Matzah: Bread of affliction or fluffy goodness


Matzah: Bread of affliction or fluffy goodness
Is it permissible for one to have soft matzot for Pesach?

Soft Matzah

Soft Sephardic-styled matzah waiting to be packaged.

Some people love matzah. I’m not necessarily one of them. I mean I use matzah meal for cooking throughout the year, but I’m not a fan of machine-made matzot. You know them. They come in boxes, which makes sense for some of us as they closely resembles the taste of the cardboard container itself. No really, those crispy crackers taste good when you start the week. But usually a few days in you start to understand the whole “bread of affliction” metaphor. Most of us don’t say it because of the dry lump in our throat, or because we are more preoccupied with the mirroring one in our digestive track.

All I have to say is, suffer no more! Get soft matzot! That’s right, I said soft matzah bread for Pesach.

I would love to do a good blog about the history of matzah. But most of us know this history quite well, and realize that the crispy crackers that we have today are a result of a fully automated process that was created about 150 years ago. Even if we use handmade matzot, their evolution to a bread identified by its perforations and crispy thinness has sustained as mehadrin and machmir (stringent) to the point it is almost universally utilized as our only style bread for Pesach in the greater Jewish world.

But it wasn’t always so. More precisely, it isn’t always so. For some Sephardim and Mizrahim, automation is not widely known in their communities and they still utilize homemade or community made matzot that are according to the pre-Industrial, handmade method and retain a fluffiness akin to Pita bread.

How is this possible? The issue of chametz (leavening) comes down to not allowing our flour to rise. It rises without even introducing yeast. In fact, historically we need to understand people didn’t usually go down to the local Food4Less and get a packet of yeast. It was done by fermentation of actual flour itself, like the sour dough process in which a small amount of decayed and fermented flour spreads its leavening to the rest of the dough so that it will rise with appropriate heat and time to rest.

The last detail is part of the trick. As long as the dough is not allowed to sit more that 18 minutes it will not become chametz. As long as the dough is kept kneading it will not leaven. In the Sephardic world it was common practice for whole teams of people to keep working the dough to keep it from this form of leavening. The resulting dough, being more worked would become softer and retain some of that even once baked. The minhag also allows for thicker matzot too, thus explaining why they are akin to everyday pitot or laffa bread.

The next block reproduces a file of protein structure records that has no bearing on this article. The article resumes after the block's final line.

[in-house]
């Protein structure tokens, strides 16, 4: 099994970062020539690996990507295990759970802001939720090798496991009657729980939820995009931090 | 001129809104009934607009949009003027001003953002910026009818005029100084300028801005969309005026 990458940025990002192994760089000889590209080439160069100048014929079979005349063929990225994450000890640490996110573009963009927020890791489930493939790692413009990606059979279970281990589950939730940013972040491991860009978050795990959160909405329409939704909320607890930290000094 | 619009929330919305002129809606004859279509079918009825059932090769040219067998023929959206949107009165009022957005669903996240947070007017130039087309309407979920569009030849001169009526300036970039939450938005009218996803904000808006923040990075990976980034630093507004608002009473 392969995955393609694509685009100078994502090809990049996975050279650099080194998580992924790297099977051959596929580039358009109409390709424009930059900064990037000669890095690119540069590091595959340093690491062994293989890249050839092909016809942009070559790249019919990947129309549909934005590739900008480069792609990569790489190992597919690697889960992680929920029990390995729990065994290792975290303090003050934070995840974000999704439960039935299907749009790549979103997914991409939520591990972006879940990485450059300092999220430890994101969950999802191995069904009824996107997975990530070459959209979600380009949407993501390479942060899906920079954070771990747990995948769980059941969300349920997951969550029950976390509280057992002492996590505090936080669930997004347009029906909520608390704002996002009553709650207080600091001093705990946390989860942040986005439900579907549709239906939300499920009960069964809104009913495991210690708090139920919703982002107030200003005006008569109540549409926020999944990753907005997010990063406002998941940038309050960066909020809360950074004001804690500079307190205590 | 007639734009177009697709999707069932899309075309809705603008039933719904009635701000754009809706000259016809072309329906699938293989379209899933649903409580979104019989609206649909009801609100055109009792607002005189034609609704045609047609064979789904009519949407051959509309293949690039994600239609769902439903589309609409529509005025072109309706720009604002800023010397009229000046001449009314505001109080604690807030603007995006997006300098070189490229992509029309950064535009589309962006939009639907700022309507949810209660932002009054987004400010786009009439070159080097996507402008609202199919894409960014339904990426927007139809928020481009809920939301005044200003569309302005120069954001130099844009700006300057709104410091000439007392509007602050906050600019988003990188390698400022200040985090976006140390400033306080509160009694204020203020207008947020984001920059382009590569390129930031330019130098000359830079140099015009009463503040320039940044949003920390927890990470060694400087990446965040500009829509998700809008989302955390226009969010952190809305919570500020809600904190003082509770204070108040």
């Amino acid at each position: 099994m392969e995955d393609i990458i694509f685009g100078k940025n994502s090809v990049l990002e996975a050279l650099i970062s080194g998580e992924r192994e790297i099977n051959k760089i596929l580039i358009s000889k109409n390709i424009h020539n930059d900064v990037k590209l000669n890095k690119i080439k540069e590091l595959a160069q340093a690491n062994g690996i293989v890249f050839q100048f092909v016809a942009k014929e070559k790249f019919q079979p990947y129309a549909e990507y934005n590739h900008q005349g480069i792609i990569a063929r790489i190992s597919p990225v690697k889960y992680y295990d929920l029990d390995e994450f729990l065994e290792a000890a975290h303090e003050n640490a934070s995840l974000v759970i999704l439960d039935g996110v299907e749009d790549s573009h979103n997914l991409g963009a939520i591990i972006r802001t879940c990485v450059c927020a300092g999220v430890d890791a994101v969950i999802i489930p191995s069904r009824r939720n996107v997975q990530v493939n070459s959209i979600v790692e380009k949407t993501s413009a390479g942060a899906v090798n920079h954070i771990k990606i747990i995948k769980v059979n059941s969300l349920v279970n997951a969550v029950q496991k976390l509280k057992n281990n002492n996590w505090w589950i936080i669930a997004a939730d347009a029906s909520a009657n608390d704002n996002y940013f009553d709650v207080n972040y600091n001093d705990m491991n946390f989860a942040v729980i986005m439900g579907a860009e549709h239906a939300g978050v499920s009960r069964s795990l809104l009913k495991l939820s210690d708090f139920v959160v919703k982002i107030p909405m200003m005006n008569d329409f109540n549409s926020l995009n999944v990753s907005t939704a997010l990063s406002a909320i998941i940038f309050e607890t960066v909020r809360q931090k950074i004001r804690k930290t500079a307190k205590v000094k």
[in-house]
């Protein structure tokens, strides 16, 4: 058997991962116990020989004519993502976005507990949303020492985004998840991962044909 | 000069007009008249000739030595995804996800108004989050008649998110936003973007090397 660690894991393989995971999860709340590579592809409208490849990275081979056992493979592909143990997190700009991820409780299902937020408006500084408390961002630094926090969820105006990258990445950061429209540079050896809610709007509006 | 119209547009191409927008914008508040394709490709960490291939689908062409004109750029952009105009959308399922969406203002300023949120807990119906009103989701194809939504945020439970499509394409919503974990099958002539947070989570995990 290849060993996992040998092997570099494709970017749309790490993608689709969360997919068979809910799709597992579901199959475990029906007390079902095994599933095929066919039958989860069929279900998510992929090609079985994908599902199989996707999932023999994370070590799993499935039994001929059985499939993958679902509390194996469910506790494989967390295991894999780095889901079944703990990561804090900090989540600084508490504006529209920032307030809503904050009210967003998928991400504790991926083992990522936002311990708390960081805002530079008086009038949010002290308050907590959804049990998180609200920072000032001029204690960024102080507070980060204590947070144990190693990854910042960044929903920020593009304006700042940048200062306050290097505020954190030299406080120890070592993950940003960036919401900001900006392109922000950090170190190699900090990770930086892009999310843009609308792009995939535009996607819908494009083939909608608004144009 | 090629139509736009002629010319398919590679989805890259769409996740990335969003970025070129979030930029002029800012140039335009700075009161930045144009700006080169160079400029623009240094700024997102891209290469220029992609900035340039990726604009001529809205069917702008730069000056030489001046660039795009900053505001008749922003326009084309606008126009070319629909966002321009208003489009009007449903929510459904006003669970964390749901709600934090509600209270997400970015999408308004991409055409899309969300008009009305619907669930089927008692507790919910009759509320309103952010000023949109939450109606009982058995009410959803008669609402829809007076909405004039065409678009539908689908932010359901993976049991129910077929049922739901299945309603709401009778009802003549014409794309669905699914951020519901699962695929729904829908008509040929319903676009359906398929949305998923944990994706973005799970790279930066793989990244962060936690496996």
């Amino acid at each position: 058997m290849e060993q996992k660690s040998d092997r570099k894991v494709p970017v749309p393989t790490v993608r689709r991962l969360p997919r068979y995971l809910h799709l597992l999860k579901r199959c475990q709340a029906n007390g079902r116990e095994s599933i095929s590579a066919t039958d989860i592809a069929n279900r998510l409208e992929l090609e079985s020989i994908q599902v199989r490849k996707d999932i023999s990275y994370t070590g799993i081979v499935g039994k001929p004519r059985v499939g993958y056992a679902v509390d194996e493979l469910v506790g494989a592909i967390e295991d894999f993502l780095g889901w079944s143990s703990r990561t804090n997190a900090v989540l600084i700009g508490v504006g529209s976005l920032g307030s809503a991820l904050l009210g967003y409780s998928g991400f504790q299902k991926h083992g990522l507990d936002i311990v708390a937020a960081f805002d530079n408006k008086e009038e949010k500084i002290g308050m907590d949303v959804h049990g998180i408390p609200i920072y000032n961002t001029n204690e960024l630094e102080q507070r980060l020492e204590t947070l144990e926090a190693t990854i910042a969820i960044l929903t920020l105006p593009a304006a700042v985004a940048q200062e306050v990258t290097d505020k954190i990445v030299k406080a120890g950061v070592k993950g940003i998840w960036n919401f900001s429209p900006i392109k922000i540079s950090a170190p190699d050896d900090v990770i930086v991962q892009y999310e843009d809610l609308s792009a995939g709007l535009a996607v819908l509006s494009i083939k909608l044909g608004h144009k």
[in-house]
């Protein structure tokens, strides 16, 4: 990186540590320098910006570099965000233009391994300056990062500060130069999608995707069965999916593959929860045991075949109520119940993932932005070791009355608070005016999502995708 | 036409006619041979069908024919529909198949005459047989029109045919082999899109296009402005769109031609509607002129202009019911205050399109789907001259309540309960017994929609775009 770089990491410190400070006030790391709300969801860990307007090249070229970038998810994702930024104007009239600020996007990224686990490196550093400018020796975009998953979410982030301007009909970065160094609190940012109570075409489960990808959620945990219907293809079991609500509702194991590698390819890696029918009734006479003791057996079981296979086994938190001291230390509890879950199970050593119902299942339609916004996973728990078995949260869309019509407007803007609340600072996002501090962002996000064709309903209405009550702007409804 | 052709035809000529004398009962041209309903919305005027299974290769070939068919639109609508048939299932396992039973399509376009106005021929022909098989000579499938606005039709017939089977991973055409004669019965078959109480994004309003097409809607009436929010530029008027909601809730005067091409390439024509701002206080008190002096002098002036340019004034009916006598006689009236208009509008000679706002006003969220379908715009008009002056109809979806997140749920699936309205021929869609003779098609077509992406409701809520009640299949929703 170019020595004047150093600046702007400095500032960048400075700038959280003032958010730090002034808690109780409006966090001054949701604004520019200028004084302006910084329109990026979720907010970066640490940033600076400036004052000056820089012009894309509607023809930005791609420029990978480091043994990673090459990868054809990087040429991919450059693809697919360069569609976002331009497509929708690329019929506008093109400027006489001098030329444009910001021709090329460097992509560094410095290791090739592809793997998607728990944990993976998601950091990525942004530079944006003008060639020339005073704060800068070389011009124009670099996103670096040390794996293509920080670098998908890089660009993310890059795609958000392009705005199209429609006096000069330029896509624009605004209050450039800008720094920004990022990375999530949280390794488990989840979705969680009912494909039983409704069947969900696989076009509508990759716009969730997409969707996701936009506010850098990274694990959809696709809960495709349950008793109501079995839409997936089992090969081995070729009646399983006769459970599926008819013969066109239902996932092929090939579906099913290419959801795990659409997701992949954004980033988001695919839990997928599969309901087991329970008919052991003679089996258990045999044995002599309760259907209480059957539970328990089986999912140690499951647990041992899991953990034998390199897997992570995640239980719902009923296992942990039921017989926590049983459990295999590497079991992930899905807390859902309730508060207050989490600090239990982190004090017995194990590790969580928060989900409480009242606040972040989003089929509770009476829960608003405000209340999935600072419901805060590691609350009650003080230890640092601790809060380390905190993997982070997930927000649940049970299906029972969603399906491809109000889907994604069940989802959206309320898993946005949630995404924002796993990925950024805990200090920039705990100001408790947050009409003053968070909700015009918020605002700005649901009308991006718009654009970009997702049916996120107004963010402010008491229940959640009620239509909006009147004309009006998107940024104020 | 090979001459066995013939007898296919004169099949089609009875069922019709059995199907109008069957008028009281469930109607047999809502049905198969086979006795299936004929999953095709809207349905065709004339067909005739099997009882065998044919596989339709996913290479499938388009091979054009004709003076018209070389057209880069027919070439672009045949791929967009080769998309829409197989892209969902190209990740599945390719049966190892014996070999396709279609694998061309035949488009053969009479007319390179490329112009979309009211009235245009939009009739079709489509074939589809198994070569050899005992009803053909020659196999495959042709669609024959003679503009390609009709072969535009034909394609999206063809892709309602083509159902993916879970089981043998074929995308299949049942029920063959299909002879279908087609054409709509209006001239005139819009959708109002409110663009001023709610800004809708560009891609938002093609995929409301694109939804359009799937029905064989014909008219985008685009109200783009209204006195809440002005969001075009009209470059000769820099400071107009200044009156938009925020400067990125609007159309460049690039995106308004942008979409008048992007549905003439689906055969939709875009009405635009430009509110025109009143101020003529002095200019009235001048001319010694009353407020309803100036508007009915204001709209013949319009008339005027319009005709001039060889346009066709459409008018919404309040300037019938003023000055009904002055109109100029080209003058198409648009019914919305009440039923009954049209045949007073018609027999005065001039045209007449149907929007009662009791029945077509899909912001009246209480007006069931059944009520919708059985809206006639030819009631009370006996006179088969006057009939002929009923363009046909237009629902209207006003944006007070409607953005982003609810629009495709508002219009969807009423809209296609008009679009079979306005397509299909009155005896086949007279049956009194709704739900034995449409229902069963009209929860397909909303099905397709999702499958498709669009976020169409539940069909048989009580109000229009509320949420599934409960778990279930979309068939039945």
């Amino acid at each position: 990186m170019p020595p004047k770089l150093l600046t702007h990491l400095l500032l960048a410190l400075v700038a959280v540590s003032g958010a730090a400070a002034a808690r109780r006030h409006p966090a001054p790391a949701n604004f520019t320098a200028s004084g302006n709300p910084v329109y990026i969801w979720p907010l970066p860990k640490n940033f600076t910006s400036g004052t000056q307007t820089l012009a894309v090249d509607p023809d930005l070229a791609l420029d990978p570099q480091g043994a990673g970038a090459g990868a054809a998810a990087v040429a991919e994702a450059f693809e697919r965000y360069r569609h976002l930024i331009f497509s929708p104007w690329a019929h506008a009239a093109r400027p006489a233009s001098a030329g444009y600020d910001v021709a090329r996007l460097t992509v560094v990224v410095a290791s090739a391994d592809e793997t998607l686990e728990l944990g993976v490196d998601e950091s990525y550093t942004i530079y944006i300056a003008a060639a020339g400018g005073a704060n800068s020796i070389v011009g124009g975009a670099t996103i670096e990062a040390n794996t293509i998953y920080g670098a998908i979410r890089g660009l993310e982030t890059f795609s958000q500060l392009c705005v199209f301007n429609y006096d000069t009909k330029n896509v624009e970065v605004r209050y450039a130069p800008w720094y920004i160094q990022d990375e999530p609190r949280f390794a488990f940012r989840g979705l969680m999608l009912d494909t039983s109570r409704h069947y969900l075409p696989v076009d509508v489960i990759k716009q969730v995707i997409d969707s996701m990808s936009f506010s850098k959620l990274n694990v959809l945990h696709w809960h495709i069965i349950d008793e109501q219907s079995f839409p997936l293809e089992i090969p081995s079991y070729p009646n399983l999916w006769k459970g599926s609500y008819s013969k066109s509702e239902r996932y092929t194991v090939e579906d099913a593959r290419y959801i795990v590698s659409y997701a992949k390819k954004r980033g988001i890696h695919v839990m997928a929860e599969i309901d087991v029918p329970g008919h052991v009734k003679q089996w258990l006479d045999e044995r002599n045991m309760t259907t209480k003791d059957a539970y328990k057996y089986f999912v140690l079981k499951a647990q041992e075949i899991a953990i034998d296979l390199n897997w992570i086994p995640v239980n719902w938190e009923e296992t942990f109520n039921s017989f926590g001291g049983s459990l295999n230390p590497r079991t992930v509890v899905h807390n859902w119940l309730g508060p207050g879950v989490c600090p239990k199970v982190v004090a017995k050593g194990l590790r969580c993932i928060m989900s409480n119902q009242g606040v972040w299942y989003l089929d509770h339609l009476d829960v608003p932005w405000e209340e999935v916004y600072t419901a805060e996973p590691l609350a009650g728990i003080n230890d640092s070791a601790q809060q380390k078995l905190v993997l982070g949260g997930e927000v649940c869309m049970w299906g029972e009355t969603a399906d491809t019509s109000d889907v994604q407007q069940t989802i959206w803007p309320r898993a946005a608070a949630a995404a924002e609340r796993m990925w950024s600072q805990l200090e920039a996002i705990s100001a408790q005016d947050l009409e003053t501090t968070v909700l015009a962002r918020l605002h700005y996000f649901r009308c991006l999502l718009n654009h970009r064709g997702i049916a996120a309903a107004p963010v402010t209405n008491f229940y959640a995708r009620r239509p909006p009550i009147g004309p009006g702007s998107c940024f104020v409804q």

Under Sephardic rabbinic supervision such matzot can be found in many major cities worldwide. They are even more greatly available in Israel. But the question arises for some, are they appropriate for Ashkenazim to eat as well? The answer is answered for us by HaRav Aviner(I have also provided his matching Hebrew statement):

ש: האם מותר לאשכנזים לאכול מצות רכות


ת: אמנם יש אוסרים, ומודים שבעבר היו אוכלים אבל חדלו (הגרשזא הליכות שלמה פט הערה פ) ושאין מסורת להתיר. אבל אין גם מסורת לאסור, ומוזכר ברמא שהמצות היו עבות (תס ד) אז בהכרח היו רכות, וכן בשערי תשובה שם שהיו מגררים את המצות עם מין פומפיה, סימן שהיו רכות. והגר אשר וייס מתיר מעיקר הדין רק חושש כי אין בקיאים ברכות (בסוף ההגדה סטו). אבל עדות המזרח כן בקיאים. וכן הגר צבי שכטר מתיר בסיכום מותר

Q: Is it permissible for Ashkenazim to eat soft Matzah, like the Sefardim?

A: There are those who forbid it. While they agree that in the past Ashkenazim did eat it, they ceased doing so (Ha-Rav Shlomo Zalman Auerbach, Halichot Shlomo chap. 9 note #80) and there is no tradition (Masoret) to permit it. But there is also no tradition to forbid it, and the Rama (Orach Chaim 460:4) mentions that the Matzot where thick (and must therefore have been soft). And the Sha’arei Teshuvah writes there that they would prepare them with a type of grater, which is also a sign that they were soft. Ha-Rav Asher Weiss writes that the basic Halachah is that they are permissible, but he is concerned that we are not experts in making them soft and there is therefore a concern about Chametz (at the end of his Haggadah, siman #15). But Sefardim are experts. And Ha-Rav Herschel Schachter also permits them. In sum: It is permissible.”

So there you have it folks, us weird Sephardim got it right somewhere. Not only that, its proper for everyone’s use and not just us “orientals.”

In keeping with current standards for Pesach food preparation, they are all expertly prepared in under 18 minutes; which makes them equally on par with all the standards as that of crunchy matzot.

Not that it is a comfort for some, as they are  still hard to get. One of the reasons they are now becoming more widely available today is because of the of aid of modern technology as well. Such soft matzot tend to dry out very quickly and usually have to be used the same or next day. Though freezing has allowed them to last longer. But if your don’t live in one of the major communities its unpractical to try to buy these matzot and have them shipped to you as the cost of shipping can easily be double the cost of the product itself; they need to be shipped overnight in order to remain frozen. Nonetheless you can order them online.

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